Quantitative Methods And The Social Sciences

From Professor Rick Rylance in The Independent:

We need a new generation of social scientists who have the skills to work in any domain they choose, and the innovations in undergraduate teaching will push through into postgraduate training and thus open up new horizons.

Quantitive methods make possible large-scale social studies such as Understanding Society, which published its first findings earlier this year. Funded by the ESRC, and run by the Institute for Social and Economic Research( ISER), it offers an unprecedented insight into 40,000 UK households as they respond to regional, national and international change. It follows individuals overtime, regularly collecting data about participants.

It will provide a unique and enduring portrait of 21stcentury British society for generations to come. Understanding Society is just one area of groundbreaking research currently taking place in UK universities.

Here’s the link to Understanding Society:

Understanding Society is a world leading study of the socio-economic circumstances and attitudes of 100,000 individuals in 40,000 British households.

It is funded by the Economic and Social Research Council (ESRC) and run by the Institute for Social and Economic Research (ISER). The study allows for deeper analysis of a wide range of sections of the population as they respond to regional, national and international change. Understanding Society will greatly enhance our insight into the pathways that influence peoples longer term occupational trajectories; their health and well-being, their financial circumstances and personal relationships.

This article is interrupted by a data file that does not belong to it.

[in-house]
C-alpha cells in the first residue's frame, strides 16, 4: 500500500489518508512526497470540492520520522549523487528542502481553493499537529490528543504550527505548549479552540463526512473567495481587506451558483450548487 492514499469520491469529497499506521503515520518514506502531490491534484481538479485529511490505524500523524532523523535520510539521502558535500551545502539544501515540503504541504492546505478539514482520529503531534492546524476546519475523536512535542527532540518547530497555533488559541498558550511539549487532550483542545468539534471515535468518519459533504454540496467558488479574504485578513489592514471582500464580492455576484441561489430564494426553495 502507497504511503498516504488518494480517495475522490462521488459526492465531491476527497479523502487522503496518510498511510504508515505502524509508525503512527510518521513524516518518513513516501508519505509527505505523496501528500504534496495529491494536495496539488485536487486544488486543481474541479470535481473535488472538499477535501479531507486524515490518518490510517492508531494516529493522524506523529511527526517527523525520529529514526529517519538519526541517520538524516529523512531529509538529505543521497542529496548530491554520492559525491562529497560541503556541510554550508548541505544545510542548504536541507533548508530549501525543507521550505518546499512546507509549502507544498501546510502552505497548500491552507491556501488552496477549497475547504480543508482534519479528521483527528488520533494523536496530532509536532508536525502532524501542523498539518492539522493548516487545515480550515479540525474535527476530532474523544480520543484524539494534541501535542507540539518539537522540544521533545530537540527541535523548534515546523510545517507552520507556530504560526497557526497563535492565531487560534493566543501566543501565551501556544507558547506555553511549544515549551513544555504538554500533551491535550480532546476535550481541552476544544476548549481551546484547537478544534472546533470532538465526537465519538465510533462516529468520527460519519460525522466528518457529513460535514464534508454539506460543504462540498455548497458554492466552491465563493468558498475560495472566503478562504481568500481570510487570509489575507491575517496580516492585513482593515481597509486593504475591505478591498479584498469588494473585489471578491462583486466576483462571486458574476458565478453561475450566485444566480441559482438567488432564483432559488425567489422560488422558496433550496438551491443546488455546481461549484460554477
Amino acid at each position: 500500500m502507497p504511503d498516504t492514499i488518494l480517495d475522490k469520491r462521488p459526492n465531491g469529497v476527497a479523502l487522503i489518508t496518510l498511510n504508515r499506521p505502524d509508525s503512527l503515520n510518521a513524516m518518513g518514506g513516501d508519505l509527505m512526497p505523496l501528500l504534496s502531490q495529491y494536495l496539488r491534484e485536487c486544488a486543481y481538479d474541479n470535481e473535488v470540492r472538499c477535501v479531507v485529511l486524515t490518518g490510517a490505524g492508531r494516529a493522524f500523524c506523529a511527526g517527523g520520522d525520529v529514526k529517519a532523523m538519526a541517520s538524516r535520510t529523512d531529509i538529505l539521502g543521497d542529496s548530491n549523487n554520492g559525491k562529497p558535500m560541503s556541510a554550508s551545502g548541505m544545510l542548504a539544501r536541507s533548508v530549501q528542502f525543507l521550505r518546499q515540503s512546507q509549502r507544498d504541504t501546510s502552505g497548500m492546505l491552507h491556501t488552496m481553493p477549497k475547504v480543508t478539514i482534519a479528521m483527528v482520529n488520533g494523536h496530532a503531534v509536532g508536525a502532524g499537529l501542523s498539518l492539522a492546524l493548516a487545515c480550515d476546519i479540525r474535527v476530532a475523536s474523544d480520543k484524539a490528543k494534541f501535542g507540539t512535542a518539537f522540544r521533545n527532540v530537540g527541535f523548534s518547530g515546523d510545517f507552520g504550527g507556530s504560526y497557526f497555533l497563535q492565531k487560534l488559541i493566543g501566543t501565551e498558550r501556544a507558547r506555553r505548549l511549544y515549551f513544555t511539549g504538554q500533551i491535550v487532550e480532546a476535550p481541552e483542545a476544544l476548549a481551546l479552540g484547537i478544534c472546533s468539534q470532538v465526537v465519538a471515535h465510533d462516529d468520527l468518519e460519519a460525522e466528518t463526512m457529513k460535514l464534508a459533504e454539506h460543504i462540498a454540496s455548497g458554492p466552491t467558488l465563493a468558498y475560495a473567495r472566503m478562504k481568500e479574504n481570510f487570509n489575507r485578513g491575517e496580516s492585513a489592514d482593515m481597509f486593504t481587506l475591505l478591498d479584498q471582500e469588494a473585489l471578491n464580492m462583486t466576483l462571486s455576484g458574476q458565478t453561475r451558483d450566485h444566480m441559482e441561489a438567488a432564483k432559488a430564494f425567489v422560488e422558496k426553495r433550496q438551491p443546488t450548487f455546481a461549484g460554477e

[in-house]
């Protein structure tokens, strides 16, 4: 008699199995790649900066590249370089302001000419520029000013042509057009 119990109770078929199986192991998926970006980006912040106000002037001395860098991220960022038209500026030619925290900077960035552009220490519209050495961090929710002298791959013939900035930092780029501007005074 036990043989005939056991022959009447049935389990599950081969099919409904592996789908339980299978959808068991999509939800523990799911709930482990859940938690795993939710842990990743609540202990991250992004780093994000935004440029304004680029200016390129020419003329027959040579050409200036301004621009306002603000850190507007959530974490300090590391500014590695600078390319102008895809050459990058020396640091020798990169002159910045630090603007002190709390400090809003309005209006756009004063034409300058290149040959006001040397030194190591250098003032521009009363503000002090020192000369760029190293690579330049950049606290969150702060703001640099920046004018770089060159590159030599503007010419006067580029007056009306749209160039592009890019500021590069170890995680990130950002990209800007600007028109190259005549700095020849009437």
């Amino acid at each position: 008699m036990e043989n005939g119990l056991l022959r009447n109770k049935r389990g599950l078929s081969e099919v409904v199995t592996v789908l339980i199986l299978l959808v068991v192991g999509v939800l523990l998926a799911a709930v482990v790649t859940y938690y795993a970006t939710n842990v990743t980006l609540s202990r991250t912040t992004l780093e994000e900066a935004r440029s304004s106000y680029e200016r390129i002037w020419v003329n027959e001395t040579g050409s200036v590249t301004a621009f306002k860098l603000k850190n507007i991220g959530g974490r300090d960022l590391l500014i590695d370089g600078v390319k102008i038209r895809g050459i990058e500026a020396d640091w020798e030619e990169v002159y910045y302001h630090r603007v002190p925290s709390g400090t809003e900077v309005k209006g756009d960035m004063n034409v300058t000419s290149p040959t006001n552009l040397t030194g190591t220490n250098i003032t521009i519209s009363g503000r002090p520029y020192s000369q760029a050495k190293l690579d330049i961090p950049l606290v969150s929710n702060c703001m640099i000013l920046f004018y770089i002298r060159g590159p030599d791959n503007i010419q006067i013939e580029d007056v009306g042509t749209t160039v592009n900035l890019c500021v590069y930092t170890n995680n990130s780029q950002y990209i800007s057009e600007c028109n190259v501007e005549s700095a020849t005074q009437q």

Understanding Society also breaks new ground with its interdisciplinary focus. The study will capture biomedical data on 20,000 participants and place this alongside rich social histories, helping us weigh the extent to which people’s environment influences their health.

It’s a focus of Big Ideas For The Future, a new report from RCUK and Universities UK that will be released as part of Universities Week (13 to 19 June).

The report focuses on a variety of research because if we are to tackle future challenges, we need to be able to apply a broad mix of the physical, natural, biological, medical and social sciences, as well as engineering and the arts and humanities.

The research being worked on in UK universities, as showcased by Big Ideas For The Future, will have a profound impact on our lives and the growth, prosperity and wellbeing of the UK, and quantitive methods-trained social scientists will have an exciting part to play in it.

As an aside, the interesting issue of developing interdisciplinary mindsets (as compared to approaches) for research projects is discussed here.

Picture credit here.

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